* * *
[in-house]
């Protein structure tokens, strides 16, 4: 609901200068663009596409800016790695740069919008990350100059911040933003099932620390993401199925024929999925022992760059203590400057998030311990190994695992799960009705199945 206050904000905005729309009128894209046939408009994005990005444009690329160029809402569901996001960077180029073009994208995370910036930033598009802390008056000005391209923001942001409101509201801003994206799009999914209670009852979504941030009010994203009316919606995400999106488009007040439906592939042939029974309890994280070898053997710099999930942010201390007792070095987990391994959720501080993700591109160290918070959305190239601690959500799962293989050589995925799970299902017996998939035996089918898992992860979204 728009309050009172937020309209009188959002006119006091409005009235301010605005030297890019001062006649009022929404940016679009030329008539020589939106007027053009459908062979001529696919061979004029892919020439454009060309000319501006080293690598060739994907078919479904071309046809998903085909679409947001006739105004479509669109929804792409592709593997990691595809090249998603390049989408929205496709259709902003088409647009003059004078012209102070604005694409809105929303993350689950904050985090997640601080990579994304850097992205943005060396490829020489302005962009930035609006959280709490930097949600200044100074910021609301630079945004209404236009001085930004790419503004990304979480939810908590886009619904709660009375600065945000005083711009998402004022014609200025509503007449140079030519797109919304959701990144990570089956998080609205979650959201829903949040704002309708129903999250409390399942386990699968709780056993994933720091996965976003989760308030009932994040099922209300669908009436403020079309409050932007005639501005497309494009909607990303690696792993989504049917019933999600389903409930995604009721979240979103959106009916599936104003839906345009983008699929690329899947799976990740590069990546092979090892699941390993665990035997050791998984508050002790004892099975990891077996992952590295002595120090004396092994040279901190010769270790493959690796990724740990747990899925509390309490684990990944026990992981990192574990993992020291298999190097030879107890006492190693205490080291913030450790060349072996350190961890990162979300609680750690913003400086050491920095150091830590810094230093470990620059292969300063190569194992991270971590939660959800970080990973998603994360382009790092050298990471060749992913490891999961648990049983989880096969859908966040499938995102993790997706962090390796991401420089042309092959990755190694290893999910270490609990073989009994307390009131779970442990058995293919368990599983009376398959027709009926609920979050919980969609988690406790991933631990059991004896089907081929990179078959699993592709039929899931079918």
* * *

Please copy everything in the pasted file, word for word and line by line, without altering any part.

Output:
[in-house]
């Protein structure tokens, strides 16, 4: 609901200068663009596409800016790695740069919008990350100059911040933003099932620390993401199925024929999925022992760059203590400057998030311990190994695992799960009705199945 206050904000905005729309009128894209046939408009994005990005444009690329160029809402569901996001960077180029073009994208995370910036930033598009802390008056000005391209923001942001409101509201801003994206799009999914209670009852979504941030009010994203009316919606995400999106488009007040439906592939042939029974309890994280070898053997710099999930942010201390007792070095987990391994959720501080993700591109160290918070959305190239601690959500799962293989050589995925799970299902017996998939035996089918898992992860979204 728009309050009172937020309209009188959002006119006091409005009235301010605005030297890019001062006649009022929404940016679009030329008539020589939106007027053009459908062979001529696919061979004029892919020439454009060309000319501006080293690598060739994907078919479904071309046809998903085909679409947001006739105004479509669109929804792409592709593997990691595809090249998603390049989408929205496709259709902003088409647009003059004078012209102070604005694409809105929303993350689950904050985090997640601080990579994304850097992205943005060396490829020489302005962009930035609006959280709490930097949600200044100074910021609301630079945004209404236009001085930004790419503004990304979480939810908590886009619904709660009375600065945000005083711009998402004022014609200025509503007449140079030519797109919304959701990144990570089956998080609205979650959201829903949040704002309708129903999250409390399942386990699968709780056993994933720091996965976003989760308030009932994040099922209300669908009436403020079309409050932007005639501005497309494009909607990303690696792993989504049917019933999600389903409930995604009721979240979103959106009916599936104003839906345009983008699929690329899947799976990740590069990546092979090892699941390993665990035997050791998984508050002790004892099975990891077996992952590295002595120090004396092994040279901190010769270790493959690796990724740990747990899925509390309490684990990944026990992981990192574990993992020291298999190097030879107890006492190693205490080291913030450790060349072996350190961890990162979300609680750690913003400086050491920095150091830590810094230093470990620059292969300063190569194992991270971590939660959800970080990973998603994360382009790092050298990471060749992913490891999961648990049983989880096969859908966040499938995102993790997706962090390796991401420089042309092959990755190694290893999910270490609990073989009994307390009131779970442990058995293919368990599983009376398959027709009926609920979050919980969609988690406790991933631990059991004896089907081929990179078959699993592709039929899931079918």